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Tushar Kumar please add to your code before if statement this: printf("a = %.10f",(double)a); printf(", b = %.10f",b); //a = 0.3000000119, b = 0.3000000000 //true then you will see what will be done before if comparisation - implicite conversion (Type Casting) to the same data type, here to double. https://code.sololearn.com/cz3bZ9k39JJy/?ref=app
When compared with double float is less accurate.
The compiler cannot compare apples with oranges so here decides to convert the float type to the more precise double. This results in the other value after the type conversion. Similar programming errors have led to rocket crashes or severe consequences in the past. The programmer must be aware of how the calculations work digitally to counteract this accordingly.
Tushar Kumar The one with more precision will not always be the smallest. It depends on the value you are assigning. If you want you can take a look at my answer to this very similar question where I explained it in more detail. https://www.sololearn.com/discuss/2772010/?ref=app
Here this code has followed order of precedence ig ( bool->char->int>float->double)
JaScript didn't understand please little more clarification. Also, When I change the value to a=0.03 and b=0.03 then it become false. Why?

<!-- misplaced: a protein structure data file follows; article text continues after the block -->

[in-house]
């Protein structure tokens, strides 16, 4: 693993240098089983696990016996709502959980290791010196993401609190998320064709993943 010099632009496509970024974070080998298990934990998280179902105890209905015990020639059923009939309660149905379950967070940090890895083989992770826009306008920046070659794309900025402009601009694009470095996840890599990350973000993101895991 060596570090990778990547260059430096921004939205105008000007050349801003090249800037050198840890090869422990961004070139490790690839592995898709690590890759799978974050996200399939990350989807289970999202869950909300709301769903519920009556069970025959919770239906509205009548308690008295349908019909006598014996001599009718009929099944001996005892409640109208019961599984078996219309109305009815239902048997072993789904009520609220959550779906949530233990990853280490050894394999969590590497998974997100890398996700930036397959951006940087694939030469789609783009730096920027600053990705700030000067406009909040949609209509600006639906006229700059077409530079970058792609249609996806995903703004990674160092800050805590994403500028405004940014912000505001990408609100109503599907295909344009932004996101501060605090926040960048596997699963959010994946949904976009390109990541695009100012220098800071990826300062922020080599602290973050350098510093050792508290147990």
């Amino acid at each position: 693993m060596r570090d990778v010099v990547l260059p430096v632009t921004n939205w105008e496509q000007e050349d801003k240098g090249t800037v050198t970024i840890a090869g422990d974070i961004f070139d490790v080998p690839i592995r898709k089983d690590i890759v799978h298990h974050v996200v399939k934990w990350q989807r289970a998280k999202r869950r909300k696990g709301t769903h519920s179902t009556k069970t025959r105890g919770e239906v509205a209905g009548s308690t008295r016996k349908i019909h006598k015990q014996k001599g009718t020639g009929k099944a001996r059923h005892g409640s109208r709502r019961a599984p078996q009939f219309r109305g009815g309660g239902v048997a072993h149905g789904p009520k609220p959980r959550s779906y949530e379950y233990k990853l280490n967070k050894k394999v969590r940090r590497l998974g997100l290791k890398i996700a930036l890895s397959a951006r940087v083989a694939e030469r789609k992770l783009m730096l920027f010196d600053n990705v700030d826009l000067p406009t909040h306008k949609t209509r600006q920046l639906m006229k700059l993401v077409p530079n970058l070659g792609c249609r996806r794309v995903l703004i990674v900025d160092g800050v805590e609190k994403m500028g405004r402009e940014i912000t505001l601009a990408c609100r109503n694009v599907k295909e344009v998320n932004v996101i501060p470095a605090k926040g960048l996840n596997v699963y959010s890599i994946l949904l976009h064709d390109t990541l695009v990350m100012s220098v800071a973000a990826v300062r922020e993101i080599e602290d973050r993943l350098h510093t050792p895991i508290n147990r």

JaScript Oh thank you.. now I understand what actually inside going on. Also it means the one whose precision is more accurate will be the smallest? that's why double is not getting printed right?
JaScript I don't want any more rocket crash gonna dig it into depth xD. Thank you Sir
Hape I went through your answers.. it's really helpful at least it cleared my doubt that if float 0.3 is greater than double 0.3 doesn't mean it will always be greater in this case, like if when float & double is 0.7 then here double 0.7 is greater. So it differes from number to number. Now I'm wondering what's the good way of comparing precise decimal numbers? Should compare always with same data type?
Tushar Kumar there are several ways to handle this problem. In general you can not exactly compare all real numbers with each other using a computer. That is just not possible (mathematically). This problem actually just arises from the fact that you are thinking in numbers nicely representable in the decimal number system and a computer is thinking in numbers nicely representable in binary (at least computers using binary floating point numbers which most computers do). So if you really want (or need) to compare decimal floating point numbers just don't use floats at all and instead use integers. This results in sort of implementing a custom decimal floating point or fixed point arithmetic. This sounds more complicated than it is. Just store 3 instead of 0.3 and remember somewhere that you have to divide by ten to get the actual value. Then you can compare decimal numbers "exactly".
They are both thesame so the code can't print False because 0.3 has been assigned to both a and b . So it can only print True as the output